Introduction: Sturdy Circuit Board Holder
Although "helping hands" are very versatile, I find them a bit flimsy when the going gets tough in the soldering world. Thus I decided to build a circuit board holder to satisfy the following needs: Very sturdy, easy to mount and flip over circuit boards, be able to be clamped to the work bench so it can't move around, and be able to accommodate different board sizes.
Step 1: The Basic Principle
In the pictures above you can see the design I came up with.
The circuit board is held between two jaws with a slot in each one to engage the ends of the board.
The jaw on the right hand side can be adjusted to the board's size by sliding the wooden rod it sits on. The jaw on the left hand side can be loosened or tightened with the orange knob.
Both jaws can spin freely to allow the board to be turned over, but the "clutch" (a soft rubber washer) behind the jaw on the right hand side brakes movement depending on how much the knob on the left hand side is tightened.
To use the contraption, you first move the left hand jaw as far as it will go to the left using the adjusting knob. Then you slide the wooden rod on which the right hand jaw sits until the slots on the jaws engages the ends of the circuit board. The third photo shows close up how the end of the board fits into the slot of the right hand jaw.
Lastly you tighten the orange adjustment knob on the left to clamp the board firmly in place at the required angle. To turn the board over, you loosen the adjustment knob somewhat, turn the board over, and then tighten the knob again.
The circuit board holder is attached to the workbench with the inbuilt clamp on the bottom, with the orange knob facing towards you. That way you have easy access to both sides of the board. The circuit board holder can of course be built to accommodate any size of circuit board. I decided on a maximum of 12 cm between the jaws, as I only work with relatively small boards.
Step 2: Construction: Materials
I used a piece of 18 mm pine plywood for the base, and pieces of 20 mm pine shelving for the other wooden parts, and glued two pieces together to a thickness of 40 mm for making the mount for the adjustment rod. Bolts for the jaws are 6 mm, and the washers for making the jaws are 25 mm in diameter, except for the one for the adjusting screw for the adjustment rod, which is 12 mm. The second picture shows the measurements for the main parts.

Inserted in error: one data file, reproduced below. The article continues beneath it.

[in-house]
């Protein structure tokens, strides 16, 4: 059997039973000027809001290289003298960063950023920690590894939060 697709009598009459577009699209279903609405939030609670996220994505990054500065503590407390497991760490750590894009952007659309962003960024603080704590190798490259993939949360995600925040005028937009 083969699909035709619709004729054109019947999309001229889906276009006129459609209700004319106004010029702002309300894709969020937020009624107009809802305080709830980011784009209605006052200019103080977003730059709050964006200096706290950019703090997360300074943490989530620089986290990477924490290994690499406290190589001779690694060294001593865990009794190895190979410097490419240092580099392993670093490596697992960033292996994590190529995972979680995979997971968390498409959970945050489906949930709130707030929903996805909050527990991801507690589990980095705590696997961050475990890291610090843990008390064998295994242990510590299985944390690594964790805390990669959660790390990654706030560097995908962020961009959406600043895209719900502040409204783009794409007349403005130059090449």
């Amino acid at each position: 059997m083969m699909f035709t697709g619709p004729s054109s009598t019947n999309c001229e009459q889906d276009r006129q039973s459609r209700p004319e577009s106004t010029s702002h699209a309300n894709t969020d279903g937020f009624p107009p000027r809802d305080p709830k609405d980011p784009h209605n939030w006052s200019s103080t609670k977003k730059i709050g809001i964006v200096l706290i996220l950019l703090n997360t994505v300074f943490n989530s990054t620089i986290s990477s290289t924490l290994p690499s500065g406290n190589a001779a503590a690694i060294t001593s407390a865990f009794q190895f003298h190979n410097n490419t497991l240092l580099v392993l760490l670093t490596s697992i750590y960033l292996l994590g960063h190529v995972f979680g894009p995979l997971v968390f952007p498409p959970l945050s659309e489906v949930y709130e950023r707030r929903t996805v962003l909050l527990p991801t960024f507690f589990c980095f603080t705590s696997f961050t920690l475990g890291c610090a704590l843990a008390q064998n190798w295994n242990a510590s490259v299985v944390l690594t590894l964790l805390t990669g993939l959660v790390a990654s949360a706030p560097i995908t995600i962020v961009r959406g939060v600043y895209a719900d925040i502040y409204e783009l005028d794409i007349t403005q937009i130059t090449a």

Step 3: Construction: Adjustment Rod and Its Mounting
I used a piece of 24 mm thick broomstick I had lying around for the adjustment rod, because it made construction easy.
For the mounting I glued together two pieces of 20 mm pine, and cut it to its final size of 40 x 40 x 100 mm high. Then I used a 24 mm spade bit to drill a hole through the mounting for accommodating the adjustment rod.
A 2 mm wide slot sawn from the top of the mounting down through about three quarters of the body provides a simple clamp for the rod, which can be tightened with a bolt which fits through the two halves of the mounting.
I screwed the mounting to the base with two wood screws, not using glue to provide for possible future adjustments or alterations.
(Of course the right hand side jaw could also be fitted directly to a mount sliding on a rail to provide adjustment capability. This would eliminate the rod sticking out from the circuit board holder, and provide constant support underneath the jaw, also eliminating any sagging which is possible with my rod system. However it would be more difficult to build, and in practice the rod system turned out to be very sturdy, without any sagging.)